FANNY PRATT
1991, Poitiers
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  1. (biblio)

    José Ortega Y Gasset
    Méditation sur la technique
    Jan Kovac
    Fatal Beauty
    Alessandra Ponte
    Desert Testing
    Albert Speer
    (théorie de la valeur des ruines)
    Ben Rich
    Skunk Works

B2 STEALTH BOMBER

Primary function : multi-role heavy bomber
Contractor : Northrop Grumman Corp. and Contractor Team : Boeing Military Airplanes Co., Hughes Radar Systems Group, General Electric Aircraft Engine Group and Vought Aircraft Industries, Inc.
Power plant : four General Electric F118-GE-100 engines
Thrust : 17,300 pounds each engine
Wingspan : 172 feet (52.12 meters)
Length : 69 feet (20.9 meters)
Height : 17 feet (5.1 meters)
Weight : 160,000 pounds (72,575 kilograms)
Maximum takeoff weight : 336,500 pounds (152,634 kilograms)
Fuel capacity : 167,000 pounds (75750 kilograms)
Payload : 40,000 pounds (18,144 kilograms)
Speed : high subsonic
Range : intercontinental
Ceiling : 50,000 feet (15,240 meters)
Armament : conventional or nuclear weapons
Crew : two pilots
Unit cost : Approximately $1.157 billion (fiscal 1998 constant dollars)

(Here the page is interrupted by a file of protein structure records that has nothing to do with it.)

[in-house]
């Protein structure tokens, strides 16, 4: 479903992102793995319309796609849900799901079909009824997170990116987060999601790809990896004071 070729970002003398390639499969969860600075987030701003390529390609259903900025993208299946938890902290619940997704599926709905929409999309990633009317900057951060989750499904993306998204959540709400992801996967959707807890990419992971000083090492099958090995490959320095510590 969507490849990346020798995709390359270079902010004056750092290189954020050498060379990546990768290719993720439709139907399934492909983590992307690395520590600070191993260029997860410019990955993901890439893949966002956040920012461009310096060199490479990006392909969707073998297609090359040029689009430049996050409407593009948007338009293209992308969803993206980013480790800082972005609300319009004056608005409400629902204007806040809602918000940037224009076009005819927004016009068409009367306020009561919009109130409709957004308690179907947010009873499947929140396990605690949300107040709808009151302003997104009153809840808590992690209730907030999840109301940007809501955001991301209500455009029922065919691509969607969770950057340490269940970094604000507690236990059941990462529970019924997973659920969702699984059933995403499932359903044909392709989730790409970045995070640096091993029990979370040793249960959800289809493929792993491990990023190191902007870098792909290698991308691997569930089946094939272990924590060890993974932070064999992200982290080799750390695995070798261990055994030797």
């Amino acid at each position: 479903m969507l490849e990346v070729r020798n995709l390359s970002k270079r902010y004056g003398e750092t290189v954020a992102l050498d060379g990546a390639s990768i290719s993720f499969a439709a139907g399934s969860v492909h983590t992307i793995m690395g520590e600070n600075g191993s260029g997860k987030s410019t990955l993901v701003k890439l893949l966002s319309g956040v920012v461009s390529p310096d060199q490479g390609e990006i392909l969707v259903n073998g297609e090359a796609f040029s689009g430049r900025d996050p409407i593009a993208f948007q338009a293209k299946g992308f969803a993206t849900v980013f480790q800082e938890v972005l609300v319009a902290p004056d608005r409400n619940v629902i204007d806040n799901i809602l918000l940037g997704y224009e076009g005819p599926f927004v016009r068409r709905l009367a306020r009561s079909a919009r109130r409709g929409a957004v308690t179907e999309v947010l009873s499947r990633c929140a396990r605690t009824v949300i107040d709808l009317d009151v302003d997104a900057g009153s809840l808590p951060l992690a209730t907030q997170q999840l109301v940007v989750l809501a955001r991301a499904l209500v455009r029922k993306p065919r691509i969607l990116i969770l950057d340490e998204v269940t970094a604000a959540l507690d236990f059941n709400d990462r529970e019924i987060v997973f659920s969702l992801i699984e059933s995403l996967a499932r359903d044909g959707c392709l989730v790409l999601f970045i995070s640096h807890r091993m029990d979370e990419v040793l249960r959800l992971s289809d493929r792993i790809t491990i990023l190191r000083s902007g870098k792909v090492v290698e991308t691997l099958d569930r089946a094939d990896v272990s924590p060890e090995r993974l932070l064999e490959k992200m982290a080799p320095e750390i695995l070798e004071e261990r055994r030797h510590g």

Initial operating capability : April 1997
Inventory : active force : 20 (1 test); ANG : 0; Reserve : 0

HORTEN HO 229
Reimar & Walter Horten; Gothaer Waggonfabrik

3×1000 requirement; namely to carry 1,000 kilograms (2,200 lb) of bombs a distance of 1,000 kilometres (620 mi) with a speed of 1,000 kilometres per hour (620 mph). Only jets could provide the speed, but these were extremely fuel-hungry, so considerable effort had to be made to meet the range requirement. Based on a flying wing, the Ho 229 lacked all extraneous control surfaces to lower drag. It was the only design to come even close to the 3×1000 requirements

wings were made from two thin, carbon-impregnated plywood panels glued together with a charcoal and sawdust mixture

Nostradamus; OHT Radar
Dreux-Louvilliers

HWU Transmission Antennas
Rosnay

«HERE IS MY CONCERN. IT'S LIKE HELL IS BEING ENLARGED, & THAT WITHOUT MEASURE. »


Wink Sink
Winkler County, TX

Spindletop
Beaumont, TX

Mid-Continent Oil Producing Area
Permian Basin

Ruin value (German: Ruinenwert) is the concept that a building be designed such that if it eventually collapsed, it would leave behind aesthetically pleasing ruins that would last far longer without any maintenance at all. The idea was pioneered by Albert Speer while planning for the 1936 Summer Olympics and published as « The Theory of Ruin Value » (Die Ruinenwerttheorie). The intention did not stretch only to the eventual collapse of the buildings, but rather assumed such buildings were inherently better designed and more imposing during their period of use.

Photo : Teufelsberg, 1972.
Dr. Karl-Heinz Hochhaus